ALS patient at his room
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Researchers were able to suppress a rare aggressive form of amyotrophic lateral sclerosis (ALS) gene using antisense in mice. Their work suggests the therapy could treat cases of the disease caused by mutations in the fused in sarcoma (FUS) gene. The study was recently published in Nature Medicine.

“The study is an example of a precision medicine, bench-to-bedside effort,” said Neil Shneider, senior author and director of the Eleanor and Lou Gehrig ALS Center at Columbia University, New York City. “We began with the mouse model to establish a rationale for the drug, conducted efficacy studies in the mouse, moved the drug into a human, and collected valuable data that was ultimately used to support a larger Phase III clinical trial.”

ALS, also known as Lou Gehrig’s disease, is a fatal neurological disorder that causes the degeneration of motor neurons in the brain and spinal cord. Most cases of ALS are sporadic, but at least 10% of cases are familial. Mutations in the gene FUS cause severe forms of ALS, referred to as FUS-ALS, including a rare type that begins in adolescence or young adulthood.

In the study, Shneider and his team delayed the onset of motor neuron degeneration in mice by using an antisense oligonucleotide drug designed to silence FUS by blocking cells from making specific proteins. Following encouraging results, they administered the drug to a patient with ALS.

Compared to normal mice, mice with a mutated FUS gene had higher levels of insoluble FUS and other ALS-related proteins in their brains and spinal cords. Mice with higher doses of mutant FUS in motor neurons experienced rapid neurodegeneration that began early in life, much like FUS-ALS patients.

“The study establishes a mouse model that is highly disease-relevant,” said Shneider. “In mice, we found that FUS toxicity was due to a gain of function and was dose-dependent, suggesting that we could treat FUS-ALS by silencing the FUS gene.”

This work was started by a personal interaction. In 2019 Shneider met an individual with ALS in search of therapies. Inspired by her story, he teamed up with a pharmaceutical company to develop a personalized therapy designed to target the FUS mutation.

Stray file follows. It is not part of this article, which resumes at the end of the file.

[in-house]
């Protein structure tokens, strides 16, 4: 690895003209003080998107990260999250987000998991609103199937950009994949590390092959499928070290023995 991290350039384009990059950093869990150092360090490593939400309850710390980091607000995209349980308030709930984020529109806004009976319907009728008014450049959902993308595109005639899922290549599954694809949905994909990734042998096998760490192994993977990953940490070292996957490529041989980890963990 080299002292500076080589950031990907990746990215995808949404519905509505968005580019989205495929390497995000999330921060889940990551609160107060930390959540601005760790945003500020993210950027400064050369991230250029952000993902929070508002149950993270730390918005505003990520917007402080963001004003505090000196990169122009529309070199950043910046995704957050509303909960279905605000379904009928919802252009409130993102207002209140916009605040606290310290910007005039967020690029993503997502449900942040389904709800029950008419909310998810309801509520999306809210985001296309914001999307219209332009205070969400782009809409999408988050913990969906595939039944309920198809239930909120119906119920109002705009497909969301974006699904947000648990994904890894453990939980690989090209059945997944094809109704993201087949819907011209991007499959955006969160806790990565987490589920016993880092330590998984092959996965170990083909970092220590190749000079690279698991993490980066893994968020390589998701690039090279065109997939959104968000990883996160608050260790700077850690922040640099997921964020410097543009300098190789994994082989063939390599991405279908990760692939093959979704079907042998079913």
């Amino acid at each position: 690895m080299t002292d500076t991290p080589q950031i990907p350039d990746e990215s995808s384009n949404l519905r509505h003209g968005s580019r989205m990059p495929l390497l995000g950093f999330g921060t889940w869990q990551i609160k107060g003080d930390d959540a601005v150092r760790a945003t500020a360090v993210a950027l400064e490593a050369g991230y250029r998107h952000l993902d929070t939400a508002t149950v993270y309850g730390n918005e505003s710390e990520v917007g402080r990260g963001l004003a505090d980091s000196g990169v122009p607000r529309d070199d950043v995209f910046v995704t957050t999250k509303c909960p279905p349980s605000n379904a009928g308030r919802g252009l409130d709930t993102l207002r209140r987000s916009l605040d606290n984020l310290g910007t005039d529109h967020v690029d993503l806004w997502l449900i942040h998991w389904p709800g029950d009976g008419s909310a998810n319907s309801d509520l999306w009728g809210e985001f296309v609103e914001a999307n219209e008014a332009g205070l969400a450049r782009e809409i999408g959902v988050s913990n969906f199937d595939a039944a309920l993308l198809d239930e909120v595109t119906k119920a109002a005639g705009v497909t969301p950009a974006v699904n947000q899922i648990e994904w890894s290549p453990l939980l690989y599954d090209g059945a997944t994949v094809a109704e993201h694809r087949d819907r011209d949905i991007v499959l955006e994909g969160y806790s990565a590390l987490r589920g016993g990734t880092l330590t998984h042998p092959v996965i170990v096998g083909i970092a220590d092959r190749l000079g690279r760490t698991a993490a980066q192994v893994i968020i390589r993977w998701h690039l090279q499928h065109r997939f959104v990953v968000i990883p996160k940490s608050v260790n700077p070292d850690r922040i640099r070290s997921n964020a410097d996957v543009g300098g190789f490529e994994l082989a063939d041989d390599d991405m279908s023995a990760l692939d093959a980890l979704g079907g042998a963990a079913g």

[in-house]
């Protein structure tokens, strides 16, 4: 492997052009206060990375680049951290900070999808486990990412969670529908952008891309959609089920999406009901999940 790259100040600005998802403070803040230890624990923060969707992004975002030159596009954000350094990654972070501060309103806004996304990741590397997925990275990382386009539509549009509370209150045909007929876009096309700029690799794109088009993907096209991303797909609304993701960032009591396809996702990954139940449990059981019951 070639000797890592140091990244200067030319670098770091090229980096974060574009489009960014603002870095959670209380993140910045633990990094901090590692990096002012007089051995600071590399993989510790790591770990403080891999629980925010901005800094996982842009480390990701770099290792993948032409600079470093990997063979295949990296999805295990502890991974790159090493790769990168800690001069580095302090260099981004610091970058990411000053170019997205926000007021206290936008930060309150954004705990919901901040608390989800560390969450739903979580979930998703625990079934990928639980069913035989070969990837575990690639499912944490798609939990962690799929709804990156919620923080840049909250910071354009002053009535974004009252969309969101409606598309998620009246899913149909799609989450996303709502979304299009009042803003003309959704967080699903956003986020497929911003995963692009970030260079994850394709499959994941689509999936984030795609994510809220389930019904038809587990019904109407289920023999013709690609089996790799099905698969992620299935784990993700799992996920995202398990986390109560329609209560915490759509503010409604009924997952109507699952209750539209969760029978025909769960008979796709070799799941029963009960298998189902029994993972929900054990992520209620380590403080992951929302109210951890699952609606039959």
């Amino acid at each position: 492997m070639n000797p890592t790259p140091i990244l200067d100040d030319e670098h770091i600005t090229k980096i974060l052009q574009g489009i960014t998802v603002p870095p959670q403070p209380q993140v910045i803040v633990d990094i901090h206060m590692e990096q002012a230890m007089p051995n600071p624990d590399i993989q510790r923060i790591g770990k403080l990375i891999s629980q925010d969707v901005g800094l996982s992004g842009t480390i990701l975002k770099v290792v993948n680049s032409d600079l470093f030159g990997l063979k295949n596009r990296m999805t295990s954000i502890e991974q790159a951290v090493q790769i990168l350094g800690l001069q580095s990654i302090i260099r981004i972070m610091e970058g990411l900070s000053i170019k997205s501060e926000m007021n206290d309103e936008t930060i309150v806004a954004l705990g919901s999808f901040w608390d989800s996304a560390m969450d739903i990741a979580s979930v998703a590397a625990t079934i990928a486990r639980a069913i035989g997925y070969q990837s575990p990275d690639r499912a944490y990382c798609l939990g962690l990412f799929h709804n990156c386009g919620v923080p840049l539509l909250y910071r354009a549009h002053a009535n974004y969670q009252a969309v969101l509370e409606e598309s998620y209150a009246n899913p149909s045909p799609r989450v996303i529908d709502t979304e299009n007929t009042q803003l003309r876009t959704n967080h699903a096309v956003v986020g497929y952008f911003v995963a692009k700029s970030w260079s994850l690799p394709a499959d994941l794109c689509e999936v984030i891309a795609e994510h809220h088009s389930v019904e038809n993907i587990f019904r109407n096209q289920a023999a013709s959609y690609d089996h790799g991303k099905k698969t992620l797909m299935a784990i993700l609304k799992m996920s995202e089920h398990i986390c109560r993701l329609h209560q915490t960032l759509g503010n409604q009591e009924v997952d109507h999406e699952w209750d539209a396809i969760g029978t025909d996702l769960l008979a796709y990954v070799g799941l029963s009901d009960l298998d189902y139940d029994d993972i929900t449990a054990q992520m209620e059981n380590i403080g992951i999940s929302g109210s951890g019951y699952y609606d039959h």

In mice, injecting a single dose of the drug into the ventricles, fluid-filled spaces surrounding the brain, delayed the onset of inflammation and motor neuron degeneration by six months. The drug also knocked down levels of FUS by 50% to 80% in the brain and spinal cord. Following drug administration, insoluble forms of other ALS-associated proteins were also cleared.

Under a compassionate use protocol reviewed by the FDA, Shneider administered the drug to the patient it had been designed for. She received repeated infusions of the drug into her spinal canal for 10 months. During the treatment, her rate of motor function deterioration slowed. She tolerated the treatment well and there were no medically adverse effects.

Treatment began more than six months after clinical onset, by which time the disease had already significantly advanced. As is typical with juvenile-onset FUS-ALS, the disease progressed rapidly, and the patient died from complications of the disease.

By studying the patient’s brain and spinal cord tissue, researchers found that the drug silenced FUS throughout the nervous system and reversed the toxic nature of FUS and other disease-related proteins. Compared to tissue from untreated FUS-ALS patients and healthy controls, FUS protein aggregates—a pathological hallmark of this form of ALS—were sparse, suggesting that they may have been cleared by the drug. Tissue samples were provided by the New York Brain Bank of Columbia University.

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